Closed stores have hit sales, but consumers need the internet & this giant offers an attractive income.
Second-quarter results to 30 June
- Revenue down 5.1% to $30.4 billion (£23.7 billion)
- Adjusted earnings per share (EPS) down 4% to $1.18
- Previously announced quarterly dividend of 61.5 US cents per share
Chief Executive Hans Vestberg said:
“Through extraordinary circumstances, Verizon delivered a strong operational performance in the second quarter. We remain focused on our strategic direction as a technology leader, quickly adapting to the new environment and providing our customers with reliable and vital connections and technology services, while working to keep our employees safe and accelerating our 5G network deployment.”
US telecoms giant Verizon Communications (NYSE:VZ) reported second-quarter earnings which exceeded analyst forecasts, buoyed by demand for internet services as consumers continued to work from home under the Covid-19 pandemic.
Earnings per share excluding special items of $1.18, although down 4% year-over-year, beat analyst forecasts nearer to $1.15.
Verizon shares rose by over 1% in US market trading following the results having fallen by under 10% year-to-date. Rival AT&T (NYSE:T), which was subject to speculative M&A talk in 2019, has seen its shares fall by over 20% during the year.
Verizon net phone additions of 173,000 easily beat expectations below 100,000 as consumers signed up for cheaper monthly paid services in order to utilise the internet under US population lockdowns.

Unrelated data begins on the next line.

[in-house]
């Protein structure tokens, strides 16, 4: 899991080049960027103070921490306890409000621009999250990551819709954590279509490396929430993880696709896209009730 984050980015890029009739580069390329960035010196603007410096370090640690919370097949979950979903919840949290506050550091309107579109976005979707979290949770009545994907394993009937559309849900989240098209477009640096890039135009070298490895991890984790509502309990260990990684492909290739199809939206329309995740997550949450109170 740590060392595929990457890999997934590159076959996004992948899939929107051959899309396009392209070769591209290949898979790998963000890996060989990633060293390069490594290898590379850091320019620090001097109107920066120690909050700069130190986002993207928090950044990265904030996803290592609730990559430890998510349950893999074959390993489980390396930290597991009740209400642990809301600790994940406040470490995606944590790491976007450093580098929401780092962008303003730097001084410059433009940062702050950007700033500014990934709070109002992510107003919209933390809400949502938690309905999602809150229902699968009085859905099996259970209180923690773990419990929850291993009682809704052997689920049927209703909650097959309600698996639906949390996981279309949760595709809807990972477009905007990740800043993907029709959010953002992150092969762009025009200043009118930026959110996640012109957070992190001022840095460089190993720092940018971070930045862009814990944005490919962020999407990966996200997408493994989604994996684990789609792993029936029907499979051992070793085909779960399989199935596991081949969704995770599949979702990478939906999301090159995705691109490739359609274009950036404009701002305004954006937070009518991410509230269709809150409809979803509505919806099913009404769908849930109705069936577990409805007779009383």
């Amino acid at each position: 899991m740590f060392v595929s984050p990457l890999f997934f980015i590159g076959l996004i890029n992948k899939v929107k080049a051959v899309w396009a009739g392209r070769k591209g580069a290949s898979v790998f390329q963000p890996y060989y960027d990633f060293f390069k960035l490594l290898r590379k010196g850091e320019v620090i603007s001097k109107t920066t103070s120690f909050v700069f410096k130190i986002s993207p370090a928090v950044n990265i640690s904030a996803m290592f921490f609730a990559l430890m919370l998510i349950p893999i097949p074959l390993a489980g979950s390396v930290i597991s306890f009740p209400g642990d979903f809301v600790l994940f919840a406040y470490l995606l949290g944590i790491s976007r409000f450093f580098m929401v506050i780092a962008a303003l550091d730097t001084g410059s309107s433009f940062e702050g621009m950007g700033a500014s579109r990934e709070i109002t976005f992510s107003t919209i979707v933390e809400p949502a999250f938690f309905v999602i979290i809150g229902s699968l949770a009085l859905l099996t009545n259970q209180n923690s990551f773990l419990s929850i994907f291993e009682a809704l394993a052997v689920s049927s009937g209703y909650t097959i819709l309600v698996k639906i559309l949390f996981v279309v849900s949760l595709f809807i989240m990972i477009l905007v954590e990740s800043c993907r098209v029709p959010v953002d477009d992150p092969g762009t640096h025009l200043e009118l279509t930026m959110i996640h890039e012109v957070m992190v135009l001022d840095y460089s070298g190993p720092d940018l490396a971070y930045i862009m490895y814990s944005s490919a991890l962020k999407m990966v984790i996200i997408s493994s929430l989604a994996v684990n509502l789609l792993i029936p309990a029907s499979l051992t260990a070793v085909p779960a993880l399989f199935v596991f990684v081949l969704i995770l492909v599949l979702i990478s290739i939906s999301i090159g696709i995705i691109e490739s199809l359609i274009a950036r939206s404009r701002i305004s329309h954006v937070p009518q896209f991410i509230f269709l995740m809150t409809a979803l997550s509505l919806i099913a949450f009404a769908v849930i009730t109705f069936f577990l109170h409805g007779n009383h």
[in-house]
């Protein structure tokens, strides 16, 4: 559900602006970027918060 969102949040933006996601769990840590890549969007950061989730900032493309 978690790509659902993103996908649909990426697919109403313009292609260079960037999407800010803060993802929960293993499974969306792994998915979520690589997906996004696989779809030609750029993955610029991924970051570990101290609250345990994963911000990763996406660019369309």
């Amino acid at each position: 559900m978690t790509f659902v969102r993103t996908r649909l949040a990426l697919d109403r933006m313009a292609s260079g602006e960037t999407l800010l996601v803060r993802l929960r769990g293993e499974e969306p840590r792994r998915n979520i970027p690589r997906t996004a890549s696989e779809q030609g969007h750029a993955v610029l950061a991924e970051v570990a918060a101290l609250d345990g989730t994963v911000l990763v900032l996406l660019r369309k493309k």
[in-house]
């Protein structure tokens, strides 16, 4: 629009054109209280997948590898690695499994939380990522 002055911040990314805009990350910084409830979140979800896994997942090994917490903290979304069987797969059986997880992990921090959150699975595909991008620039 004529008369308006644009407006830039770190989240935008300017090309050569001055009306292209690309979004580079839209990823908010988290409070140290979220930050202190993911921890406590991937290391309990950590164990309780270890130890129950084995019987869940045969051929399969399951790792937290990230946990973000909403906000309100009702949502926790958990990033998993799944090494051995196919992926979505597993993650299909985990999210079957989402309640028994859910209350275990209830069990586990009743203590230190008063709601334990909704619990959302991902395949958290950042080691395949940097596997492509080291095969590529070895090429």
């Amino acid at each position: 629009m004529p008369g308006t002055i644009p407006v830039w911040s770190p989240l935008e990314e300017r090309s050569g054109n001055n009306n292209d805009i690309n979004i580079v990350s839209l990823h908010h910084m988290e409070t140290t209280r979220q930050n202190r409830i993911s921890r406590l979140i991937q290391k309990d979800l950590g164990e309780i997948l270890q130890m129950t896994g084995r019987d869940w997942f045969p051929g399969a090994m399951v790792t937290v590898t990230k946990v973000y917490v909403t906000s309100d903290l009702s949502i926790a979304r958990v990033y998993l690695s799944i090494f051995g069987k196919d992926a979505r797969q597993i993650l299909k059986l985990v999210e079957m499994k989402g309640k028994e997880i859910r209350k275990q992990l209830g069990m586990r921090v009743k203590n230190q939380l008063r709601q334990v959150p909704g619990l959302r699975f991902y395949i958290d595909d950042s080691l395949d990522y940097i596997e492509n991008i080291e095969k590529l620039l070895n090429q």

The gain came despite Covid restrictions keeping many of its store outlets closed, crimping overall group revenues and device sales. At the end of the quarter, around 60% of its company-operated retail stores were open.
As is customary in the US, Verizon had already announced details of its dividend payment. It will pay 61.5 cents per share, a figure unchanged on the last three quarters although up 2% on the second quarter of 2019.
Verizon previously agreed to buy Zoom Video Communications (NASDAQ:ZM) rival BlueJeans Network for less than $500 million.
Competition across the telecoms sector and with its arch-rival AT&T remains intense. The group’s previous move to offer a free one-year subscription to Disney's (NYSE:DIS) streaming service looks to compete with AT&T’s tie-up with HBO.
More broadly, Verizon is focused on plans to build the group’s 5G capabilities and pay down debt. Covid-19 now adds operational challenge to its intensive competitive battle.
For investors, network operators have arguably become commoditised. Price is now a key consumer consideration. Tie-ups with content providers add a further cost and layer of consideration. The closure of stores under Covid also removes consumers ability to touch and feel potential new phones and devices.
But the historic and forward dividend yield of around 4% (not guaranteed) is highly attractive in a low interest rate Covid constrained world. Social distancing also adds to the importance of technology to stay in touch and hopefully keep working. For now, defensive income qualities look to outweigh broader pandemic unknowns.
- Verizon is rolling out its 5G service
- Pursuing a target of $10 billion in cumulative cash savings by 2021
- Sector competition is intense
- A second virus spike could see stores closing again
The average rating of stock market analysts:
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